Realistic Mayfly Dry II
Realistic Mayfly Dry II, designed and tied in Europe is an amazing fly pattern – it is a life-like imitation of an adult mayfly species. It has all the characteristics of a mayfly in this phase of their life cycle – large, transparent, membranous wings, the curved, extended body ending in a long tail, three pairs of flexible legs, the coloring and the details. The body has been made of foam-like, lightweight, and sturdy material, that gives this pattern great floating capability. The details on the body are quite remarkable making this fly super-realistic looking. The fly is of the perfect weight, so when it hits the water, it emulates the real insect. Carefully designed wings with exceptional details and flexible, segmented legs add to the realistic look of the fly and provide that imperative advantage when fishing this fly pattern. Proven as super-effective, especially when fish is selective and finicky – this is definitely the fly to have in your flybox at all times.
Realistic Mayfly Dry II has been created in mayfly species that are most significant for fly fishing:
- Brown Drake (Ephemera simulans)
- Ephemera Danica
- Gray Drake (Siphlonuridae family)
- Eastern Green Drake (Ephemera guttulata)
- Western Green Drake (Drunella doddsii)
- Hexagenia (Hexagenia limbata)
- Sulphur – Pale Evening Dun (Ephemerella dorothea dorothea)
- Hendrickson – Red Quill – female (Ephemerella subvaria)
- Blue Winged Olive – BWO (Baetidae family)
- Gray Fox (Stenonema fuscum)
- Light Cahill (Stenonema canadense)
- White Mayfly (Ephoron leukon)
- March Brown (Rhithrogena morrisoni)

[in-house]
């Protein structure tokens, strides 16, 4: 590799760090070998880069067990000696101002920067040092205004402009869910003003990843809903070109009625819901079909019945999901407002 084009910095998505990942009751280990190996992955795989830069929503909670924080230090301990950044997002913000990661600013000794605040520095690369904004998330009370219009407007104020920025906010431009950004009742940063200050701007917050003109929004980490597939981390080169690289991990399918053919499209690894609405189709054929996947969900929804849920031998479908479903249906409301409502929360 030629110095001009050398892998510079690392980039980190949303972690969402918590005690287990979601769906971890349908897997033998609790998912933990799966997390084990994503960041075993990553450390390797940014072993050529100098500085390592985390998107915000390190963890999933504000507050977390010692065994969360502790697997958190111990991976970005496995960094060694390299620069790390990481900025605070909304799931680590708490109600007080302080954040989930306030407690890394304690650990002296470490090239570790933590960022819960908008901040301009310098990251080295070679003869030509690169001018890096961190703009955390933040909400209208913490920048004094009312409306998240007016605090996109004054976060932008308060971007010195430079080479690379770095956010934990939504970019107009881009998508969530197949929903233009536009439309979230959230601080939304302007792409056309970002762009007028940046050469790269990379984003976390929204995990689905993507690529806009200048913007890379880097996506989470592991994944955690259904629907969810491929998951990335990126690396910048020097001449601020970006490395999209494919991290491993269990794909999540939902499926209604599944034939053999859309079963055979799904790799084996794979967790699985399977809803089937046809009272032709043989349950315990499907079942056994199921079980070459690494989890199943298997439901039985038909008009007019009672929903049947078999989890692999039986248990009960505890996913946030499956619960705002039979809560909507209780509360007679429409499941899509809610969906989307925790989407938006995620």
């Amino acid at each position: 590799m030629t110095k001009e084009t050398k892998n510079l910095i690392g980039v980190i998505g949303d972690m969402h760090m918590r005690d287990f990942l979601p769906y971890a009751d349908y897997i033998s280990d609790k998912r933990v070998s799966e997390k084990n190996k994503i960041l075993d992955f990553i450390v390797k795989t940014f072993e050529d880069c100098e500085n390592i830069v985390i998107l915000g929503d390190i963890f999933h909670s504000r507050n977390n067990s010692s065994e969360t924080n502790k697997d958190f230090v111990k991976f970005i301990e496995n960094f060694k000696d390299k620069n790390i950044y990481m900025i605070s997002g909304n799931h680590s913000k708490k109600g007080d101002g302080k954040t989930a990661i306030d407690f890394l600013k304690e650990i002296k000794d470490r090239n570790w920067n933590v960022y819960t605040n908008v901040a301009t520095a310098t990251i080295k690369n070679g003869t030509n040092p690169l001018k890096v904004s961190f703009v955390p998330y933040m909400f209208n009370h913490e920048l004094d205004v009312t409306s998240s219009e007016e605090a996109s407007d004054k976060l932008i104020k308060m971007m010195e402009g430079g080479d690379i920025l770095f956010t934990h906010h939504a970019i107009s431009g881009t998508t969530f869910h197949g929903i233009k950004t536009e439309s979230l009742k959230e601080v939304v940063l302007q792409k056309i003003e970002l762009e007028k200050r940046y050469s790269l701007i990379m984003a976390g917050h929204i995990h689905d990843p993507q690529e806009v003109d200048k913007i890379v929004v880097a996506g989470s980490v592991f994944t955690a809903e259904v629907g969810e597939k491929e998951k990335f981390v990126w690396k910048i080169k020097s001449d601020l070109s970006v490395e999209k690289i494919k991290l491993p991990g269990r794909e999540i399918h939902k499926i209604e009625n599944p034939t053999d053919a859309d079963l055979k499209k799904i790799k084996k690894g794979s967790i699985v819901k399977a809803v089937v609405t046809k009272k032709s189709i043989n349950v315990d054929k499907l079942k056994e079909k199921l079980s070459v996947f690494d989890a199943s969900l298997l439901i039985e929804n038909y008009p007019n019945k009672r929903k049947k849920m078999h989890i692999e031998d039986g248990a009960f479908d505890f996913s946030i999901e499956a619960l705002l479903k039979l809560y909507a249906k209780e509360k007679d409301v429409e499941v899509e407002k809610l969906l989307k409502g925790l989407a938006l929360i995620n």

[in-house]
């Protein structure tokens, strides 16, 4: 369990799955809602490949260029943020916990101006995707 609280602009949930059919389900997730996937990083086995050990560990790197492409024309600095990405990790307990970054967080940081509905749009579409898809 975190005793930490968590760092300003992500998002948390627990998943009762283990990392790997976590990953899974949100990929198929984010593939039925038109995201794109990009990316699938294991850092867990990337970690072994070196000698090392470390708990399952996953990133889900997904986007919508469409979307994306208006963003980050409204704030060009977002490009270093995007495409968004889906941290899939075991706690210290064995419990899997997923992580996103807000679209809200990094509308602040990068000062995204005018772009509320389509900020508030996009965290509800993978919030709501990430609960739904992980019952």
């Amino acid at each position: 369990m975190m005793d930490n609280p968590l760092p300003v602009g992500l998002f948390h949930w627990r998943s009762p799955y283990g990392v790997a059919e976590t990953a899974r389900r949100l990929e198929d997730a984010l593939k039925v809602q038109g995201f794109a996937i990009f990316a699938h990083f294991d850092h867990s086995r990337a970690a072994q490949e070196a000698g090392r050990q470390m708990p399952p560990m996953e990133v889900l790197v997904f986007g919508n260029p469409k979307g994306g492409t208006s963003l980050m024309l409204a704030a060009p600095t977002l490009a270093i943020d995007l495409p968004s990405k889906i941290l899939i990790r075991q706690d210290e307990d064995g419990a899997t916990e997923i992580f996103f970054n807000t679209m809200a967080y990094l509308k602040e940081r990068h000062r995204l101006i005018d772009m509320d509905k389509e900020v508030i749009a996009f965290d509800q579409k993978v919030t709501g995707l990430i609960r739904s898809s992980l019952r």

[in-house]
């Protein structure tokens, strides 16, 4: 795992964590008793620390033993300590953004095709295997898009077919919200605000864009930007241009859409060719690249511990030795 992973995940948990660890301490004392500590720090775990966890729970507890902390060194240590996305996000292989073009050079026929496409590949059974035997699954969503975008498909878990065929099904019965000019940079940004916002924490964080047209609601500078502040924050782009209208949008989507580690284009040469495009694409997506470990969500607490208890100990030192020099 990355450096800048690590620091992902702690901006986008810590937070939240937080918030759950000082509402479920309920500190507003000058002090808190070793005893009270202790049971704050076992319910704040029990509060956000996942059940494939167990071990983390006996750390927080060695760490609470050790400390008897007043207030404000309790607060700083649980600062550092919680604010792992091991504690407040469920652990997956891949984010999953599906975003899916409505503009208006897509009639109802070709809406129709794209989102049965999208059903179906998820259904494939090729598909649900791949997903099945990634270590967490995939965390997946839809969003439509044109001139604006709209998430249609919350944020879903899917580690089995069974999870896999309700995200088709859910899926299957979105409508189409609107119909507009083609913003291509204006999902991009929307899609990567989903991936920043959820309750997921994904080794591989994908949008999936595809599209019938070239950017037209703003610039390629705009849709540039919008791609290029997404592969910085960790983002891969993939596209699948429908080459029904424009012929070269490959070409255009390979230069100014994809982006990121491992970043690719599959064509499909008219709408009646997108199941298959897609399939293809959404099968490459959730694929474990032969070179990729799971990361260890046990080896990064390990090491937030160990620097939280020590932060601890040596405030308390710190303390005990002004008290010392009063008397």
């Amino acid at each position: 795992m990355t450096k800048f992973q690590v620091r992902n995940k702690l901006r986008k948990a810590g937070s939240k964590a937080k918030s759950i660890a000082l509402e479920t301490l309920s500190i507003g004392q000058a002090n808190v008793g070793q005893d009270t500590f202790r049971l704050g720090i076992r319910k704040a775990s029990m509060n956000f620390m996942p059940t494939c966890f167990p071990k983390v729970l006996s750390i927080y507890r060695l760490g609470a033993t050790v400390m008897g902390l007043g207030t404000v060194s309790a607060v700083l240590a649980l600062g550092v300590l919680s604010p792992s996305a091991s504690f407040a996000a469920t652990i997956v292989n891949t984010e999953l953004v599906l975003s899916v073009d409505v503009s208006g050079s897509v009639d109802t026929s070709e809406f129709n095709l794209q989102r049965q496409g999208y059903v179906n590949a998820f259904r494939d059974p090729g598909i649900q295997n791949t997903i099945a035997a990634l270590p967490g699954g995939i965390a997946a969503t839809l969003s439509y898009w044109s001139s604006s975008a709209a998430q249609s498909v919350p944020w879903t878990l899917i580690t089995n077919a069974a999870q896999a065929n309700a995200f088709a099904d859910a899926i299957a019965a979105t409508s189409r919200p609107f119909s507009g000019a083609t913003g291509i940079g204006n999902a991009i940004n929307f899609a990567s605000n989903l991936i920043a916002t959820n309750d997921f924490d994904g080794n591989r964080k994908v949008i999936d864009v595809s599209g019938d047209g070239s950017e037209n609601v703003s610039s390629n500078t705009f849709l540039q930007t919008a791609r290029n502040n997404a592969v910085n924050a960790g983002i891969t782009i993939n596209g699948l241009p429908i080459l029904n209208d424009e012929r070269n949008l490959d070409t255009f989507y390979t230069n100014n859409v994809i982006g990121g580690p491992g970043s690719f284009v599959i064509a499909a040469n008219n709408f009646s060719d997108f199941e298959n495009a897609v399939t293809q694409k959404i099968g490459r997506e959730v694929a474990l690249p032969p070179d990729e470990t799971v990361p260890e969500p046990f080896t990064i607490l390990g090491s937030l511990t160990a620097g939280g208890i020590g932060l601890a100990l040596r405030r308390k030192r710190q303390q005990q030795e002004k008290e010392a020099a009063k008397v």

Each variation has been carefully designed to follow the particular species’ size, shape, proportions, and coloring.
Tip: To avoid twisting of tippet when casting larger mayfly patterns, you can try to go with a bit heavier tippet than you would usually use. Also, shortening of tippet might help. In addition, you can use micro swivel and connect it between your leader and tippet.
Fishing Mayfly Dun Patterns
The majority of mayfly species molt in the spring and early summer, while others do it at different times of the year. You could have sporadic hatches of certain species even in the late fall and early spring. These sporadic times could be even more interesting and productive for trout (and for a fisherman). During early spring and the fall, mayflies hatch in the warm hours of the day – usually midday. In the summertime, this event moves more towards the morning and late afternoon or early evenings. Usually, the warmer the weather, the shorter the hatch is – an hour or two. With cooler weather, this can last a couple of hours. As mayfly duns float on the surface like little sailboats, this behavior dictates the method of presentation of the fly that is imitating it. When presenting a dun imitation to the trout, it has to be drag-free and from upstream, not giving a fish much opportunity to see the line or leader. This can be done by cross current reach cast. This way your fly will drift towards the trout before the line and the leader arrive.
To learn more about the mayfly life cycle and fly fishing techniques for different mayfly stages go here.